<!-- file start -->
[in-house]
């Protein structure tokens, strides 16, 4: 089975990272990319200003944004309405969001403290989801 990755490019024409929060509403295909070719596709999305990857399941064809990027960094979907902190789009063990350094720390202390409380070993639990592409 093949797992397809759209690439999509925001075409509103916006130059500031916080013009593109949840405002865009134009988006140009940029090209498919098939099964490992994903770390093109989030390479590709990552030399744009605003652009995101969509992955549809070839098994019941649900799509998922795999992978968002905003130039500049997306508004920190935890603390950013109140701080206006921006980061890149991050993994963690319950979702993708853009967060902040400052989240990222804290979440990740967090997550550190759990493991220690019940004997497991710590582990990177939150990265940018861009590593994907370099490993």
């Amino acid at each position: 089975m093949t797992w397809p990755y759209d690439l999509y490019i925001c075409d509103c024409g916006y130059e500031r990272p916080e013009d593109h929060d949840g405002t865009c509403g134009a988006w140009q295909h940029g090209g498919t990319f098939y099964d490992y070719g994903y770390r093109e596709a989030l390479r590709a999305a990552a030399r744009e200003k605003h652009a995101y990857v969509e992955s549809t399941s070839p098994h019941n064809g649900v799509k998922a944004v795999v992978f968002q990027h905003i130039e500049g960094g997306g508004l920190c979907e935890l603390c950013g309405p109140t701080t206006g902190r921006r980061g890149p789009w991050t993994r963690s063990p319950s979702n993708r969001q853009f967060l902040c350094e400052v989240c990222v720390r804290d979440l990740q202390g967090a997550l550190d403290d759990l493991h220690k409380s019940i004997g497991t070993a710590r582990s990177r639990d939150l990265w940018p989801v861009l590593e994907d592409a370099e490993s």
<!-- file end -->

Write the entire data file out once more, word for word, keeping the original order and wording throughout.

[in-house]
């Protein structure tokens, strides 16, 4: 089975990272990319200003944004309405969001403290989801 990755490019024409929060509403295909070719596709999305990857399941064809990027960094979907902190789009063990350094720390202390409380070993639990592409 093949797992397809759209690439999509925001075409509103916006130059500031916080013009593109949840405002865009134009988006140009940029090209498919098939099964490992994903770390093109989030390479590709990552030399744009605003652009995101969509992955549809070839098994019941649900799509998922795999992978968002905003130039500049997306508004920190935890603390950013109140701080206006921006980061890149991050993994963690319950979702993708853009967060902040400052989240990222804290979440990740967090997550550190759990493991220690019940004997497991710590582990990177939150990265940018861009590593994907370099490993």
């Amino acid at each position: 089975m093949t797992w397809p990755y759209d690439l999509y490019i925001c075409d509103c024409g916006y130059e500031r990272p916080e013009d593109h929060d949840g405002t865009c509403g134009a988006w140009q295909h940029g090209g498919t990319f098939y099964d490992y070719g994903y770390r093109e596709a989030l390479r590709a999305a990552a030399r744009e200003k605003h652009a995101y990857v969509e992955s549809t399941s070839p098994h019941n064809g649900v799509k998922a944004v795999v992978f968002q990027h905003i130039e500049g960094g997306g508004l920190c979907e935890l603390c950013g309405p109140t701080t206006g902190r921006r980061g890149p789009w991050t993994r963690s063990p319950s979702n993708r969001q853009f967060l902040c350094e400052v989240c990222v720390r804290d979440l990740q202390g967090a997550l550190d403290d759990l493991h220690k409380s019940i004997g497991t070993a710590r582990s990177r639990d939150l990265w940018p989801v861009l590593e994907d592409a370099e490993s």